5G is finally here. After years of hype and excitement, major carriers have finally managed to deploy their initial nationwide networks. These networks are expected to grow at a steady pace in the coming years.
5G offers a host of benefits over its predecessors in terms of coverage and connectivity. More importantly, it promises speeds of up to 100 times faster than current-generation technology. The rollout of 5G has even been referred to as the “4th industrial revolution.”
Of course, much of this is hype and theory. By and large, 5G operates similarly to previous generations of cell signals. While there are significant advancements, 5G suffers from similar problems that plague current cellular networks. This includes network saturation and inadequate signal in certain kinds of structures, just to name a few.
The question on everyone’s mind is: How fast is 5G in the real world? Let’s take a look.
Cellular Signal Infrastructure
All the major carriers have spent the last few years trying to build out and augment the necessary infrastructure for 5G. One common saying around industry insiders is, “Wireless infrastructure is primarily wired infrastructure.” They’re talking about fiber-optic data networks, which are required as the backbone between the individual towers and the core network.
To illustrate the importance of this background, in 2017 Corning [GLW] announced their deal with Verizon to supply fiber to the carrier: over $1B dollars for 12 million miles of fiber. This amount is purely for the equipment and does not include trenching and installation, which can actually be more expensive the the equipment itself.
Since the beginning of 2021, they’ve extended their coverage of 5G to more than 75% of the country, with that number expected to rise to more than 80% by mid-year.
Of course, the quickest and easiest path to 5G is to build 5G networks on top of existing 4G platforms, meaning 4G and LTE networks will still be around as a fallback option for users and devices that don’t yet support 5G. But for the first time, 5G technology is capable of offering fiber-optic speeds to mobile devices.
Of course, as the world becomes more and more connected, underlying network infrastructure plays a big role in cellular connectivity. As mentioned, cellular connections traverse back over existing fiber networks. Like 5G, these networks aren’t yet adequate enough for the growing number of devices, and they need expanding as well. For this reason, all of the major carriers are working on laying thousands of miles of fiber optics to help support 5G speeds.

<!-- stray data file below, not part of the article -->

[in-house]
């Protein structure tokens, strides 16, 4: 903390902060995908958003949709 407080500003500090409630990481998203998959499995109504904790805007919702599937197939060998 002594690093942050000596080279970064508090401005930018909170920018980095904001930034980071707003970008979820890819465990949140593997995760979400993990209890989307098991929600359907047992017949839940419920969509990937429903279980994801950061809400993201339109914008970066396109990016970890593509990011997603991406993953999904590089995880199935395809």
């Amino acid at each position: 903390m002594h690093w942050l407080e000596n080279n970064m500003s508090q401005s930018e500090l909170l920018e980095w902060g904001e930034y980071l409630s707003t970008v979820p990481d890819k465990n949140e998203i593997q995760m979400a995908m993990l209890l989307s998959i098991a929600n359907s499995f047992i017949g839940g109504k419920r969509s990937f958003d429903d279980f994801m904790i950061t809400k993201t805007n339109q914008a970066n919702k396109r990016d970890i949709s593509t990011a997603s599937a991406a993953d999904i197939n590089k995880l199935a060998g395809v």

By 2030, 5G is expected to serve nearly 2 billion people. To be able to fully deliver on the promise of a significant performance increase with 5G, the carriers have a lot of work ahead of them. More and more people are using multiple devices — it’s not simply about a phone anymore. Some of these things include:
- Automated vehicles
- Artificial intelligence devices
- Virtual and augmented reality devices
- Telemedicine devices
Delivering on the promise of a 5G network that offers extensive coverage and delivers the bandwidth and latency necessary to support all of these devices is quite the undertaking. It could take several years before it’s truly realized.
An additional challenge for 5G network architects is the difference in spectrum between most existing 3G/4G networks and new 5G networks. The network operators in the United States alone have invested over $100B in mid-band (3-6 GHz) and high-band (24GHz+) spectrum. Due to the physics of RF propagation, these frequencies do not yield the same coverage areas as low-band cellular. So, the existing towers cannot simply be upgraded without leaving significant 5G coverage gaps and holes.
5G’s Theoretical Speeds
Once the necessary groundwork is laid to support 5G fully, the speeds are pretty incredible. In optimal areas, 5G coverage could offer download speeds from 1 Gbps to 10 Gbps, with latencies that could go as low as 1 millisecond.
Taking a closer look at speeds relative to other cellular technologies, you can get a real picture of the kind of performance 5G will offer once it’s truly realized:
Keep in mind, however, that the averages here are only an approximation. Each technology on its own tends to complicate these speed measurements. And of course, these all vary tremendously depending on the kind of device you’re using, what you’re doing with it and how your signal is. Another thing to keep in mind is that each technology advances independently. The latest versions of 4G-LTE, for example, are closing in on 5G’s low-end speeds.
The biggest caveat here is that these numbers are simply standards and theory, which — as you know — doesn’t mean a whole lot in terms of real-world applications.
5G’s Speed in the Real World
Theory is one thing, but how does 5G stack up in the real world? The short answer is, it depends. 5G consists of multiple different frequencies that work in tandem to produce adequate coverage across all the different possible locations and environments.